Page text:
Fox Business anchor Cheryl Casone set an unreasonable standard for weekly jobless claims, stating that the figure needed to dip to 200,000 or lower to show a healthy labor market - a level that hasn't been reached in over 40 years.
In the wake of the Labor Department's release of weekly jobless claims figures for September 23-29 that showed a slight increase from the previous week's report, Casone weighed in on what this meant for overall job growth. From the October 4 edition of Fox & Friends:
CASONE: Here's the problem. We need to see job growth. We need to see these claims numbers come down to 200,000 and below to see meaningful job recovery and we're just not getting that unfortunately.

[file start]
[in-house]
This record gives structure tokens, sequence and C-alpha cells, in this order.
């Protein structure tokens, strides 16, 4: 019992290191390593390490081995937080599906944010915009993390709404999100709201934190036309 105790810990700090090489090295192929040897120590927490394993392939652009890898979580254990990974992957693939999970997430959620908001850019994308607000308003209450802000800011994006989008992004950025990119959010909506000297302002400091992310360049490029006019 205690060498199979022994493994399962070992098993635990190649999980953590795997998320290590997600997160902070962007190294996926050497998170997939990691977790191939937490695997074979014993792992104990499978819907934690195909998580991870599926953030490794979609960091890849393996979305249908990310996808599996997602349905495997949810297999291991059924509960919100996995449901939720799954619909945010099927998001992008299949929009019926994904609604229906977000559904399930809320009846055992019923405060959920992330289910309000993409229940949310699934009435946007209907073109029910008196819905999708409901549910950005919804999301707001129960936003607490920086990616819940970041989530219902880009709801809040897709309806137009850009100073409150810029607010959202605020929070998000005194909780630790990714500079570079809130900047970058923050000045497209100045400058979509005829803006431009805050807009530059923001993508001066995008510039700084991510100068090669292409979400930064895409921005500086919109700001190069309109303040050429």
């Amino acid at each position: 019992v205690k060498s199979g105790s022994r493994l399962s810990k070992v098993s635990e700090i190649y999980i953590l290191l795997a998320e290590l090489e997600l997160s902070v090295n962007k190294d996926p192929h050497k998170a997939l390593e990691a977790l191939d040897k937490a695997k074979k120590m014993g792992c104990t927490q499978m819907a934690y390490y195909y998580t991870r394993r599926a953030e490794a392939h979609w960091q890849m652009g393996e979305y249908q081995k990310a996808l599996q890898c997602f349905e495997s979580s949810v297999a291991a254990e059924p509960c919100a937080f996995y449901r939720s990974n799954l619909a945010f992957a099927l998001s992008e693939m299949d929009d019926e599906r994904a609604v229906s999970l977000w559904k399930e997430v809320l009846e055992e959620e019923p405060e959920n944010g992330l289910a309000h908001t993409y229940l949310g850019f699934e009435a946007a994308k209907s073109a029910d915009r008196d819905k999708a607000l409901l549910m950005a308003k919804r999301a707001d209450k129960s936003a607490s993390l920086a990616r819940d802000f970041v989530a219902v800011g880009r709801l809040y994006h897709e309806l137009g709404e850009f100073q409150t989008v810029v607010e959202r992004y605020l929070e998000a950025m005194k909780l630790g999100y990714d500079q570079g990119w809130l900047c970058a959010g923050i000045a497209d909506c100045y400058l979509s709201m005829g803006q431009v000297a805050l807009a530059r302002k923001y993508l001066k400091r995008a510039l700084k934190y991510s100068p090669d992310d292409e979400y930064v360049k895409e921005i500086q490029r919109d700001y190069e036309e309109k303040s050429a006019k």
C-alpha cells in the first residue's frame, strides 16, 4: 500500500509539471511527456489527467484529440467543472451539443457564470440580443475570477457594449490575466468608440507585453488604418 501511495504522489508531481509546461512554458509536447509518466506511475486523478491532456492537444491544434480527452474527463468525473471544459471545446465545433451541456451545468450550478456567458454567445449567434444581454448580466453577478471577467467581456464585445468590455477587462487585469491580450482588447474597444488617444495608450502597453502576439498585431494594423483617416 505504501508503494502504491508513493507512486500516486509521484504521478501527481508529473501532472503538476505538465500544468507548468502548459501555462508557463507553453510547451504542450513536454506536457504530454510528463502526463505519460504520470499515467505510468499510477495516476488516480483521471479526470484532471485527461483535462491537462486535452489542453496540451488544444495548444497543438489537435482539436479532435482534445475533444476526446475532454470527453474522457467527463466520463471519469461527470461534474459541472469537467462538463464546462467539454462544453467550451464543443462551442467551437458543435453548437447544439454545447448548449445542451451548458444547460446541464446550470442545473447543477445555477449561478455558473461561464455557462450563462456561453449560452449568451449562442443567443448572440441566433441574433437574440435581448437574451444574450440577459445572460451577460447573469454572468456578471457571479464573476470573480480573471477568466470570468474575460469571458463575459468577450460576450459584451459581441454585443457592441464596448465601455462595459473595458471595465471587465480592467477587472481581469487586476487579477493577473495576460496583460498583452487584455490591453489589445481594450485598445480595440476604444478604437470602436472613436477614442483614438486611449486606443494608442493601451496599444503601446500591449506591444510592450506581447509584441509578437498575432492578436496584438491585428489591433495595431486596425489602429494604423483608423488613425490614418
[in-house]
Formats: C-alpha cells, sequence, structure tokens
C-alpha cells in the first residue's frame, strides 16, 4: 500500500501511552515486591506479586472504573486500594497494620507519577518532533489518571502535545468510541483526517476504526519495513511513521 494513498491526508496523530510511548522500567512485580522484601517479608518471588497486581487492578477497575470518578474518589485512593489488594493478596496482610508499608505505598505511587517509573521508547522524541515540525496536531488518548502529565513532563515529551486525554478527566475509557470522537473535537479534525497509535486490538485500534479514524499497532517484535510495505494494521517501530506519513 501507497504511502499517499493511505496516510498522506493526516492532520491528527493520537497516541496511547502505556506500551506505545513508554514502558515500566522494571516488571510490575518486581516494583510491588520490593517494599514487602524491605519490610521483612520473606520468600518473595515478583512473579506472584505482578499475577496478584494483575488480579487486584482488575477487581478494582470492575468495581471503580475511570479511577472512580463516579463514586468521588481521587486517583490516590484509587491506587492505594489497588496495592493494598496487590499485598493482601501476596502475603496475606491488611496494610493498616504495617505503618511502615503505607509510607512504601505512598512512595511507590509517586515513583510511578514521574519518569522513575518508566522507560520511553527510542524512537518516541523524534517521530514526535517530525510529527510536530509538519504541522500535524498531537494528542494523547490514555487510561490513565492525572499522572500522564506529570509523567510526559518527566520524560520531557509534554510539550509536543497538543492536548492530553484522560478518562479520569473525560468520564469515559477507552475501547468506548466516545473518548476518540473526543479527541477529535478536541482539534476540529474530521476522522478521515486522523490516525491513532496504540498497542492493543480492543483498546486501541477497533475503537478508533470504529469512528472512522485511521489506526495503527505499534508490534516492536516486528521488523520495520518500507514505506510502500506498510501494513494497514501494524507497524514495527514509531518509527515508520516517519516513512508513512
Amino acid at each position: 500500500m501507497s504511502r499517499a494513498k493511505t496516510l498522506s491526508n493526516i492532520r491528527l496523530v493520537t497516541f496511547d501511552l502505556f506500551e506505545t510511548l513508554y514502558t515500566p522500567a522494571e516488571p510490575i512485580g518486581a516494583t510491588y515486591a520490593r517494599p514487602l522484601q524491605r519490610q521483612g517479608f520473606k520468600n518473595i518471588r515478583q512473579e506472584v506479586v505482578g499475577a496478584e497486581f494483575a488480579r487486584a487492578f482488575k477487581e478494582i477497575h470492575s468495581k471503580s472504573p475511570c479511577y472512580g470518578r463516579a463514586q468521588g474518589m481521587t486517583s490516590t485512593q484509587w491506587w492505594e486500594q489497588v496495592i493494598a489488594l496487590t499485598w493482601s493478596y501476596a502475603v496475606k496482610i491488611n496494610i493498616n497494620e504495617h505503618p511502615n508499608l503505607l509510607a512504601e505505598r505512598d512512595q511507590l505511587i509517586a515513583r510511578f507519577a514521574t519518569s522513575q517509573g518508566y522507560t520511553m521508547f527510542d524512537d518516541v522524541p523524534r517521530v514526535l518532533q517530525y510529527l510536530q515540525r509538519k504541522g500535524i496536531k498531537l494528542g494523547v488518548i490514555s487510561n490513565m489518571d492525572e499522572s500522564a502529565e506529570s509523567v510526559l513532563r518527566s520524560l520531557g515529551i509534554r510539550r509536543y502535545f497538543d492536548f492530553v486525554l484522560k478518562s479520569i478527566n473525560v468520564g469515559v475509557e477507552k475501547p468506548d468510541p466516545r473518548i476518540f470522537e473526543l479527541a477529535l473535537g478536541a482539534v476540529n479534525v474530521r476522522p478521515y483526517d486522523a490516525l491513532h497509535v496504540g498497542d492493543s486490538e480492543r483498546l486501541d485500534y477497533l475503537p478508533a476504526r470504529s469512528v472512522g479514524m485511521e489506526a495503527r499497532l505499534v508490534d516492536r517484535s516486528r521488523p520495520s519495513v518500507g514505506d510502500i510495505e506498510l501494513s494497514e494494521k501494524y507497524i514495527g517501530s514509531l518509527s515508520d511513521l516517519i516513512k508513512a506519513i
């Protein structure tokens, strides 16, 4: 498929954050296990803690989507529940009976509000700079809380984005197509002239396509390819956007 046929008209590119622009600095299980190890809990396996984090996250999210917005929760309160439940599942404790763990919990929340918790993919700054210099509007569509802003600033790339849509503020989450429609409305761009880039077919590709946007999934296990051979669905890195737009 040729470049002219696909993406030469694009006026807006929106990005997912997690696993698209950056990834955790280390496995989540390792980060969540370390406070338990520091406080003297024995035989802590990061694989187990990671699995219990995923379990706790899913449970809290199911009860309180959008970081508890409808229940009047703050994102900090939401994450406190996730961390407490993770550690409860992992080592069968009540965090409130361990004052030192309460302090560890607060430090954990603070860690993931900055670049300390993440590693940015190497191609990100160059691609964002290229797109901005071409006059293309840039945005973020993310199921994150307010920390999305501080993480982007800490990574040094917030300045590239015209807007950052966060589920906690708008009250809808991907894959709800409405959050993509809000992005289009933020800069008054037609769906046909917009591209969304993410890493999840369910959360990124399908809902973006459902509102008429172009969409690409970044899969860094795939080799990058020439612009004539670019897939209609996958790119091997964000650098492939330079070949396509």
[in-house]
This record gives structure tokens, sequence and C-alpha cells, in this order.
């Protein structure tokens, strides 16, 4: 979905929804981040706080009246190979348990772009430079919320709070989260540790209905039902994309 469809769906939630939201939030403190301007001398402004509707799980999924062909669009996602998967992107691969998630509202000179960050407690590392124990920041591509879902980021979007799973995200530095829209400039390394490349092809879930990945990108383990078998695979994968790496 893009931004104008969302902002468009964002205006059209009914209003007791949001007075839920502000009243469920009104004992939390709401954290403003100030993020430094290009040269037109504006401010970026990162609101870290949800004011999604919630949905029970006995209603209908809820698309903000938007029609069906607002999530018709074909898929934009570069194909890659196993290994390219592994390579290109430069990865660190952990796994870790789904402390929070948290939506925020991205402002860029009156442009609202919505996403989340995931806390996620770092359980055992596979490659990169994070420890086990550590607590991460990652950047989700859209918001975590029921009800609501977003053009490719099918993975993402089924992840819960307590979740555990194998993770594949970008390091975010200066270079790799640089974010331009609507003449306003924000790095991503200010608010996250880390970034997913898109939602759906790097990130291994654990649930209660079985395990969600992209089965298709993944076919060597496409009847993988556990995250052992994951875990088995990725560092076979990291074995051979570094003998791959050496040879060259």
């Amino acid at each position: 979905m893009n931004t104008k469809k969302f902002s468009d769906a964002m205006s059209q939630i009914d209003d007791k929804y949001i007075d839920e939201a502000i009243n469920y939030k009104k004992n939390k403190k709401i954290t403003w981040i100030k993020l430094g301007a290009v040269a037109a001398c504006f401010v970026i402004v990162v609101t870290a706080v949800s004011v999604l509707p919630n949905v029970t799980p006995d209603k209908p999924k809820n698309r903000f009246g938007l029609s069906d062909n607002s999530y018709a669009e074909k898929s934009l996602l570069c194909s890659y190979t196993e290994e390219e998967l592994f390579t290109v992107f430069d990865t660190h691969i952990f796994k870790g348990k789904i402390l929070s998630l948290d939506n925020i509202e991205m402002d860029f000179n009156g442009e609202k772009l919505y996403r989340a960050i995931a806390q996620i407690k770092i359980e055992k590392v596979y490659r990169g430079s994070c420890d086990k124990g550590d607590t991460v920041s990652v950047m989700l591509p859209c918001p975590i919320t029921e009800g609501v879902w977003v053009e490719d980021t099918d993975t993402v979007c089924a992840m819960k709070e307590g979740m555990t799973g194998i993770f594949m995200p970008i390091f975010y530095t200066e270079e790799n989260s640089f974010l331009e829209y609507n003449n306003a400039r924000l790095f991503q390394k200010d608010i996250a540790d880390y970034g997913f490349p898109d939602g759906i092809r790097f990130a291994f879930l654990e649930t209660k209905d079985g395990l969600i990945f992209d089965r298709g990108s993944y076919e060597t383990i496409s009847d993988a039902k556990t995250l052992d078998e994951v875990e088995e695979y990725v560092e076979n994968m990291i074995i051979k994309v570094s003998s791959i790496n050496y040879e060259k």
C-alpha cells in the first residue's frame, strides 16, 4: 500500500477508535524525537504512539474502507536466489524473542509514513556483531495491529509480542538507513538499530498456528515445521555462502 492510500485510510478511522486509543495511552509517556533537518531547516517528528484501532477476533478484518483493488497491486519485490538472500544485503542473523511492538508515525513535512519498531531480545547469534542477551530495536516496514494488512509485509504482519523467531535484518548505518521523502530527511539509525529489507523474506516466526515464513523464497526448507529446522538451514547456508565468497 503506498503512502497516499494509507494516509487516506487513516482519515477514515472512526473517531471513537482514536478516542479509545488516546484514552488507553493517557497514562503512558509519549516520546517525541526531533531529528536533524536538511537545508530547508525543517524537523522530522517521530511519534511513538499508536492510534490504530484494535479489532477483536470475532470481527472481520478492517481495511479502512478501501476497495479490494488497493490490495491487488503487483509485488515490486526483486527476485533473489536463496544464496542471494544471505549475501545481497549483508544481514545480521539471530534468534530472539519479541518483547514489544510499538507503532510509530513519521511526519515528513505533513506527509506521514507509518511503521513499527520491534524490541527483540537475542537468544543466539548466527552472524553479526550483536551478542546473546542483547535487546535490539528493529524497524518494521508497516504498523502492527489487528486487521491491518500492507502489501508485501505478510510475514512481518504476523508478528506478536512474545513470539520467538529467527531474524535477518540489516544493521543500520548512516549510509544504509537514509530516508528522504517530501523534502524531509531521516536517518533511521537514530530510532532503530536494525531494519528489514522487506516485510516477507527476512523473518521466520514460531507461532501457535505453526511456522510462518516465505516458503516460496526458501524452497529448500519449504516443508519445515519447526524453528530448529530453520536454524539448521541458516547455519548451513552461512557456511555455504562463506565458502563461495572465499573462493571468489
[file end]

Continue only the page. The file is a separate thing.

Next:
However, the real problem lies in Casone's figures. The 200,000 benchmark is unrealistic today, as historical data show that the last time initial claims numbers were that low was in 1970, when the U.S. population was about 203 million (around 65 percent of current population estimates). Furthermore, the current figures are by no means outlandish, approximating those experienced in the early 2000s. From the Federal Reserve Bank of St. Louis:
(Federal Reserve Bank of St. Louis, 9/22/2012)
The above graph also shows that while there have been slight upticks in initial jobless claims, the overall trend has been downward since 2009. While Casone claims that these numbers inhibit job recovery, the private sector has nonetheless created 4.5 million jobs in the last 29 months.